Horrormeister makes the unseen unnerving

The Conjuring 2, starring Madison Wolfe, investigates the supernatural happenings in a house in London in 1977.
The Conjuring 2, starring Madison Wolfe, investigates the supernatural happenings in a house in London in 1977.PHOTO: WARNER BROS SINGAPORE

REVIEW / HORROR

THE CONJURING 2 (NC16)

134 minutes/Opens tomorrow/3.5/5 stars

The story: Following their investigation of a haunted farmhouse in Rhode Island in the United States in 1971 in The Conjuring, paranormal investigators Ed and Lorraine Warren (Patrick Wilson and Vera Farmiga) are summoned to investigate the supernatural happenings in a house in London in 1977. An 11-year-old girl, Janet (Madison Wolfe), is being relentlessly targeted by an unseen spirit which starts to grow scarier, nastier and more violent.

The crucial question here - is this sequel as scary as the original 2013 box-office hit, The Conjuring?

The short answer is no.

It is hard to top the freshness, eeriness and remote setting of that first film, in which a frightened family with five daughters is so spooked in an isolated farmhouse in rural America that a pair of ghostly hands clapping suddenly in the dark remains etched as a classic horror moment.

Compared with that, this new urban locale of a corner terrace council house in London with the stricken residents able to flee across the street to their neighbours, just does not have that same ominous sense of helplessness.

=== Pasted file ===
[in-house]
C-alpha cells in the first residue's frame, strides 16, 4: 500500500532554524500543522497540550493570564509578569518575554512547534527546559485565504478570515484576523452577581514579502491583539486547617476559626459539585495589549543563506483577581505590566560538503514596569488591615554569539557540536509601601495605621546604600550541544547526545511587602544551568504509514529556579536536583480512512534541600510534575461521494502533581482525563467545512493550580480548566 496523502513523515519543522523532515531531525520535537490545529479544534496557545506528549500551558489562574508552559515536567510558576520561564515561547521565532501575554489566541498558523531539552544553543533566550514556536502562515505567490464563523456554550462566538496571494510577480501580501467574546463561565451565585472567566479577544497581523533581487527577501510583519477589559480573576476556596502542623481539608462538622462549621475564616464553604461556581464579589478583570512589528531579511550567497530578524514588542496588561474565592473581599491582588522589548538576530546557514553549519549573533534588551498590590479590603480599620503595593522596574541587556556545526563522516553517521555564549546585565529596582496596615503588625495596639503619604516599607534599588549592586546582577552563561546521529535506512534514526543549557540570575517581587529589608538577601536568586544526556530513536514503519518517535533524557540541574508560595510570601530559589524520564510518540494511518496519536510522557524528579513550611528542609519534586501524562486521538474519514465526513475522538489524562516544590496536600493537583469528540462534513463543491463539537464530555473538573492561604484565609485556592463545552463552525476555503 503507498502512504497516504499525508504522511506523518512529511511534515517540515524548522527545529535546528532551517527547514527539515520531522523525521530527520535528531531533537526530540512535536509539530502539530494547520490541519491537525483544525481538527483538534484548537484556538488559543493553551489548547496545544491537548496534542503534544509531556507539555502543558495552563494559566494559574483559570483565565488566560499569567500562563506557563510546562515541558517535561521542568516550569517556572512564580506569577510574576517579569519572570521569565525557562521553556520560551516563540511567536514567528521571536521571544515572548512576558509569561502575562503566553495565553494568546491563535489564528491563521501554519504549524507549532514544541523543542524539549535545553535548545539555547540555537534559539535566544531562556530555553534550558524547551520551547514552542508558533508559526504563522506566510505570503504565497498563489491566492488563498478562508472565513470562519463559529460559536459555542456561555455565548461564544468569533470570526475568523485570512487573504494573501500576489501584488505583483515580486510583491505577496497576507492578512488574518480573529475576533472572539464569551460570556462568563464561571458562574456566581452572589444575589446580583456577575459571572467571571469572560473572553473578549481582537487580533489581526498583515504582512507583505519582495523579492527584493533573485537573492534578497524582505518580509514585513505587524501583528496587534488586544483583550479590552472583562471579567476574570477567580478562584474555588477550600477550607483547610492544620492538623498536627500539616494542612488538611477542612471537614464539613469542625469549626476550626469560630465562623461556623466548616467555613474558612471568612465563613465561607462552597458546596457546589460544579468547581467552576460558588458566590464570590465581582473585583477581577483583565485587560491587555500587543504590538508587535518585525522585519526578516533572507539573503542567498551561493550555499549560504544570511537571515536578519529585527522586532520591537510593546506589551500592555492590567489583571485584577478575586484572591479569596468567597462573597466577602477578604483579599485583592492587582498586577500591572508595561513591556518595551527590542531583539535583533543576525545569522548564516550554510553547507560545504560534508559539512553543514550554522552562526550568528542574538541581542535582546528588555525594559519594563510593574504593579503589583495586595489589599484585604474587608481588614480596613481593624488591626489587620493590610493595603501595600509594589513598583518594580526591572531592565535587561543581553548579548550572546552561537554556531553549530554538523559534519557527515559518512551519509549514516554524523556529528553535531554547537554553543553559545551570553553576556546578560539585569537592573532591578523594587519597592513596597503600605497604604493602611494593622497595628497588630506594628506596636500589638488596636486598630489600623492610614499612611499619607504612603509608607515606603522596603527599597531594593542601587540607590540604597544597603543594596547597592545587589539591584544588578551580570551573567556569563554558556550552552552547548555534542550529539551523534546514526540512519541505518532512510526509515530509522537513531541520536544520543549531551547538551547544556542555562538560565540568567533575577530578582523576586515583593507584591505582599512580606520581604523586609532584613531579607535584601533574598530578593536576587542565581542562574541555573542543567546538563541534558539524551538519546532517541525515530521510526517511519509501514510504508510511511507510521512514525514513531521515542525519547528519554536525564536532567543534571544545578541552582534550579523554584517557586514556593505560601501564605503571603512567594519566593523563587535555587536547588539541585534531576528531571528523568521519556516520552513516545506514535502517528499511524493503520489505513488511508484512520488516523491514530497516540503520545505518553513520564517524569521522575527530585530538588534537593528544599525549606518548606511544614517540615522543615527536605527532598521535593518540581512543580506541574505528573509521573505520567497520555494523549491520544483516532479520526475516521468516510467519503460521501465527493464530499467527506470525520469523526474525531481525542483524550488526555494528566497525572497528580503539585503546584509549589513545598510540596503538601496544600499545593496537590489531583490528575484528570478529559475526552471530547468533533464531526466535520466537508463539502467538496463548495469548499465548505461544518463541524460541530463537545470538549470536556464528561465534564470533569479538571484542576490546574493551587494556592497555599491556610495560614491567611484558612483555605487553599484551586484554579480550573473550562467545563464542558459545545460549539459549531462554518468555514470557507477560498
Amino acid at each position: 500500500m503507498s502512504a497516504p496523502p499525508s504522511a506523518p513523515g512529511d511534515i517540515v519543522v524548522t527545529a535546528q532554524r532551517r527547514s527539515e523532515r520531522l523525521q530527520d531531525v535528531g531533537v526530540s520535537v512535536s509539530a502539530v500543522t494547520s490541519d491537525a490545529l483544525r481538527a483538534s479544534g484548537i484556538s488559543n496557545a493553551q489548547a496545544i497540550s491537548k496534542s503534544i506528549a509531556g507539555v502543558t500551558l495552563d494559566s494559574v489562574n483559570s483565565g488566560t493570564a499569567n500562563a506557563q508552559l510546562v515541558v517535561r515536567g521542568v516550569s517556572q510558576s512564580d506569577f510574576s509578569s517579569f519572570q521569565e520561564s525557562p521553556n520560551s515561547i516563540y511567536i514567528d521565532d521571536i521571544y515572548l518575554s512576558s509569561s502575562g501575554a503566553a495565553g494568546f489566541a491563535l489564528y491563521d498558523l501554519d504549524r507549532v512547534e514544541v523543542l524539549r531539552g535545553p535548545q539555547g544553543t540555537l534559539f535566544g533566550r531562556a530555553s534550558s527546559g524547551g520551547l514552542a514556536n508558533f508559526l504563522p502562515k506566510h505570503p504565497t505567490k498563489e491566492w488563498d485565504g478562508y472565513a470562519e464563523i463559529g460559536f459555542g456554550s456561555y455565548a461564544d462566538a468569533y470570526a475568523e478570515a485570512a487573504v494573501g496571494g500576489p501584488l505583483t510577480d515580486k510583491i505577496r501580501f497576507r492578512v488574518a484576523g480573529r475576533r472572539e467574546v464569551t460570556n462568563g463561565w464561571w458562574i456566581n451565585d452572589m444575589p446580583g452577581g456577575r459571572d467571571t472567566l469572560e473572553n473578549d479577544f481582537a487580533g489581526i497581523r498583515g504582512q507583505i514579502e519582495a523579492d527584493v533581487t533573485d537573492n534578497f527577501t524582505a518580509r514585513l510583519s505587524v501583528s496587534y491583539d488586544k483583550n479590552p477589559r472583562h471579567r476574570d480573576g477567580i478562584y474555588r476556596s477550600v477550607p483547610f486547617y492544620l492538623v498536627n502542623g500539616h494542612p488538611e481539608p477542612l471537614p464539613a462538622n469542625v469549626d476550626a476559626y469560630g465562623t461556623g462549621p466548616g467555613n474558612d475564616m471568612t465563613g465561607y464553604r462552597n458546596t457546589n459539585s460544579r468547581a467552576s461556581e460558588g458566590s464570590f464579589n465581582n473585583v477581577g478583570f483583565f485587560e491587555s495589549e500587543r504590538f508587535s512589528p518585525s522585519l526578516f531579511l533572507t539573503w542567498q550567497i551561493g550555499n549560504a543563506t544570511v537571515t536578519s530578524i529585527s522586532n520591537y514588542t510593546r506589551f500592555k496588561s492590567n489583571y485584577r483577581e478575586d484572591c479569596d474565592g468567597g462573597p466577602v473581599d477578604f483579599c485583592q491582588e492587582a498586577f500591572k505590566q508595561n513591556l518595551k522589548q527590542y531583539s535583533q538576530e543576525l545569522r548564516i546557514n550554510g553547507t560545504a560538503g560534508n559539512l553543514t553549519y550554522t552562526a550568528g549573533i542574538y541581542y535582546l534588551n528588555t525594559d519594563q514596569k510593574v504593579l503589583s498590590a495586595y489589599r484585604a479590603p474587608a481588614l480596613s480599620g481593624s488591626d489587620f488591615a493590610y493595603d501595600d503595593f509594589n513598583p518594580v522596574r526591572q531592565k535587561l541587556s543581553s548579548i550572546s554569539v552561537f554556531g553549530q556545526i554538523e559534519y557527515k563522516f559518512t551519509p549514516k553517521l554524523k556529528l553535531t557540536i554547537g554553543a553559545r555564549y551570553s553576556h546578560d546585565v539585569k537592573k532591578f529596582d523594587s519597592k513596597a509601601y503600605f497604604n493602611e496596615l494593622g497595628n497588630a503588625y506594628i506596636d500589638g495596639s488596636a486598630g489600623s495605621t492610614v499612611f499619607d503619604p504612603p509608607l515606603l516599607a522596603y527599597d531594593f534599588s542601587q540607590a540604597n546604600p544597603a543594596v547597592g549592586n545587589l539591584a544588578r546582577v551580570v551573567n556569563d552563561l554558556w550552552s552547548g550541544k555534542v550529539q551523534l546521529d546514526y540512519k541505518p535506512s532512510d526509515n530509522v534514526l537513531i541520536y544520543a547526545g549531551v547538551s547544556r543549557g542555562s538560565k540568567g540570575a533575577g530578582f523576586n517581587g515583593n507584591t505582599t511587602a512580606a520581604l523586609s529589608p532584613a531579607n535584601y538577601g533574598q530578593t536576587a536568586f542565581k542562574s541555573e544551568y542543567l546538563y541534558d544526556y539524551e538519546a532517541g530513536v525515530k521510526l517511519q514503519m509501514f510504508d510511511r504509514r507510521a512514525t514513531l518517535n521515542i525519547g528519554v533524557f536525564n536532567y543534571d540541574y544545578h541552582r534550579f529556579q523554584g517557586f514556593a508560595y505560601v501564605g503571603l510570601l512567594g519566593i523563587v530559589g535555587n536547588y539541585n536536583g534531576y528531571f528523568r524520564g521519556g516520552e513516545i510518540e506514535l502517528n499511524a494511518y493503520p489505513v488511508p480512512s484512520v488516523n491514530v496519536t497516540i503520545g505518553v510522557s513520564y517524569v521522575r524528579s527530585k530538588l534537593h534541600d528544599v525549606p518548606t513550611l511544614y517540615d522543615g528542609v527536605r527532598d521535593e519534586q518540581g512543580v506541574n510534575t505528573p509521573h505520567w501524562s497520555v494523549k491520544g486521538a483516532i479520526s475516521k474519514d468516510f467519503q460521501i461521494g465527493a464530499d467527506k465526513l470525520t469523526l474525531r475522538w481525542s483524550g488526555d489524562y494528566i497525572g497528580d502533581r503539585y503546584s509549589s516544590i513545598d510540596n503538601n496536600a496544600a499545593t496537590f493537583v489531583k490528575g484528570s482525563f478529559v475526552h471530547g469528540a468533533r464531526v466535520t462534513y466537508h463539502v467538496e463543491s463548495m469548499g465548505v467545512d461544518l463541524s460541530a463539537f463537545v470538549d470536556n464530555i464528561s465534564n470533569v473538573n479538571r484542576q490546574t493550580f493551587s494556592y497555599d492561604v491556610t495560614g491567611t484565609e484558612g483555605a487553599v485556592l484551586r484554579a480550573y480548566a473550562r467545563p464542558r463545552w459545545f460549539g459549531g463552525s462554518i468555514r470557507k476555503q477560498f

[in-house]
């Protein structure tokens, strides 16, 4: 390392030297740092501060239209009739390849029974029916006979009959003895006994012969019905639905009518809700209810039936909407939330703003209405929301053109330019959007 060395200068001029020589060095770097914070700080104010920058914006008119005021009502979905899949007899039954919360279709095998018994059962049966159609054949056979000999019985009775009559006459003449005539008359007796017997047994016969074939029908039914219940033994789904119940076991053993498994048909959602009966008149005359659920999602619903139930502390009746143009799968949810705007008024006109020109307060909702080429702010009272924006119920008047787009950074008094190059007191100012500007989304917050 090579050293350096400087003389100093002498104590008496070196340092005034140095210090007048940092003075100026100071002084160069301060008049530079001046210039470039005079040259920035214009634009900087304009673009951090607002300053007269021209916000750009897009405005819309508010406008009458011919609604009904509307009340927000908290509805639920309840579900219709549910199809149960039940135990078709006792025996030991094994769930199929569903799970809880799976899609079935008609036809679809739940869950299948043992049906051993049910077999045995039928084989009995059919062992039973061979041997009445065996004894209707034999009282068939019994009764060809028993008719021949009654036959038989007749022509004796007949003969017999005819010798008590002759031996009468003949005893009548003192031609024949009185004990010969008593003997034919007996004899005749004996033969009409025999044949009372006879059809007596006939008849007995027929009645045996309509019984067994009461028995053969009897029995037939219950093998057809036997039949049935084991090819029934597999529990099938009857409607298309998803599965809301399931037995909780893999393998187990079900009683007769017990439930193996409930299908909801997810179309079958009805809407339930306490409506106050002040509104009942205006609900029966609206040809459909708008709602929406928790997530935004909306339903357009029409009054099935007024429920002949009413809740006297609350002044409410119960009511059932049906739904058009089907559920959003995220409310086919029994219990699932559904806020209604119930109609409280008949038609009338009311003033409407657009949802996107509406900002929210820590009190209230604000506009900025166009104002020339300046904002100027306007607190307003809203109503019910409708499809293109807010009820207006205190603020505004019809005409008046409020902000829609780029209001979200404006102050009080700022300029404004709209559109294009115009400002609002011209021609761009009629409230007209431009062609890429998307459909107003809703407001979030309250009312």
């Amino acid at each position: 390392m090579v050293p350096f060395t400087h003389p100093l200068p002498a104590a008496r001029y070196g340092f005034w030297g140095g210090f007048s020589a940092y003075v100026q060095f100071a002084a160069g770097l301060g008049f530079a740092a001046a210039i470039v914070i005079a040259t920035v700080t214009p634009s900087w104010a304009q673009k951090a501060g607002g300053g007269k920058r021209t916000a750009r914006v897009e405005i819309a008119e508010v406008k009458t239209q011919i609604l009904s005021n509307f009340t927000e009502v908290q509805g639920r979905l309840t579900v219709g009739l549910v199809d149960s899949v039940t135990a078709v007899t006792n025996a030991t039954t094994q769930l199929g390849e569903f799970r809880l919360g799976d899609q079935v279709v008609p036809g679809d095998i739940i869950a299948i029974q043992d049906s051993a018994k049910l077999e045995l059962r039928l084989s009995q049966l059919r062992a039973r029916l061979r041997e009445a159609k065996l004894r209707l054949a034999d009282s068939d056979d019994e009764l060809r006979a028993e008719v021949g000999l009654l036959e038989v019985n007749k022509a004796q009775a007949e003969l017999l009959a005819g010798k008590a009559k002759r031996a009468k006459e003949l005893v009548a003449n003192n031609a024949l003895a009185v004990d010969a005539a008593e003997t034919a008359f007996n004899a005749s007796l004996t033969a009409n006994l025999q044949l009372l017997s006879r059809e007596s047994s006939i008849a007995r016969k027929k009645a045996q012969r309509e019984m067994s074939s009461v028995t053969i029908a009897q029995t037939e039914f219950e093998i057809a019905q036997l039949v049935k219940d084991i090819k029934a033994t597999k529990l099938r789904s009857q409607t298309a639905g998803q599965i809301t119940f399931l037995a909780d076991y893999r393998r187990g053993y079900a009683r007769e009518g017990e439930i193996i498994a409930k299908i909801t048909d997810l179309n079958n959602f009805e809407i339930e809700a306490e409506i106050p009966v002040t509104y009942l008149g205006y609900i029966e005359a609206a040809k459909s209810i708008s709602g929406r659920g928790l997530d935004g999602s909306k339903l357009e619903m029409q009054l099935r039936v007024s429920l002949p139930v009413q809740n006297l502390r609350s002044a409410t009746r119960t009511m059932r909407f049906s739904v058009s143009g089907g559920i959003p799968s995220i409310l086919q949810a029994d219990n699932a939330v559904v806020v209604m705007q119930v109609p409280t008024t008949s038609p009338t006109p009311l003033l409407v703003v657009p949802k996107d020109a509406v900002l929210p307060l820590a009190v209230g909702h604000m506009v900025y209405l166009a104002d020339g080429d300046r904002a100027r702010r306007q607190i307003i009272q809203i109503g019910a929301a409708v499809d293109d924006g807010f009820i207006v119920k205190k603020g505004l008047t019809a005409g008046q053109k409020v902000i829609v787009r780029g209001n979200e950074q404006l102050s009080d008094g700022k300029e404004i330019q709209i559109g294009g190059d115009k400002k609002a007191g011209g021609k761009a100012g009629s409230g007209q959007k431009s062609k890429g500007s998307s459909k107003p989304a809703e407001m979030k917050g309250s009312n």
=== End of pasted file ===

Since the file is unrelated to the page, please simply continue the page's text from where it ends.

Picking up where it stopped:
But here is the deal - returning writer-director James Wan (also helming the upcoming Aquaman) is such an able horror master that this is still a scare flick notches above the usual fare.

In the show's scariest scenes, he understands well the implicit dread of the paranormal in the normal - check out a diabolical rotating lantern - as he stretches the suspense to a breaking point where the lingering unseen is far more unnerving than anything merely visible.

You marvel at the way his camera makes the constricted spaces of the terrace house look like a huge haunted manor of meandering fear.

The actual 1970s haunting in cynical, Thatcher-era Britain - dubbed the "Enfield Poltergeist" - is still considered by some detractors to be an elaborate hoax.

To them, the histrionics might have been due to the financial desperation of broke single mother Peggy Hodgson (Frances O'Connor) and, significantly, the cunningness of her severely bedevilled daughter, Janet, flinging things herself and using ventriloquism to mimic demonic voices.

Meanwhile, you keep wondering why Janet's elder sister can sleep so soundly in the bed next to her despite some infernally loud knocks and why nobody would simply just take down the creepy teepee tent which would scare even in the brightest and happiest of times?

The Conjuring 2 feels like the middle-child instalment of a spooky trilogy, with presumably a final third part to give a sense of closure to the sense of doom surrounding the investigative couple.

It would mean that Wan needs to expand his horrormeister's bag of tricks out of the Haunted Little Girl's Bedroom he has so far boxed himself into twice.

But what he has most potently in his corner is his excellent combination of husband-and-wife ghost hunters.

Wilson's earthy Ed Warren waving the crucifix as a weapon is the perfect companion to Farmiga's sensitive Lorraine, who sees the unearthly happenings in a pall of inevitable gloom.

Her sad, worried eyes and perpetually haunted face are the real hauntings here.

A version of this article appeared in the print edition of The Straits Times on June 08, 2016, with the headline 'Horrormeister makes the unseen unnerving'. Print Edition | Subscribe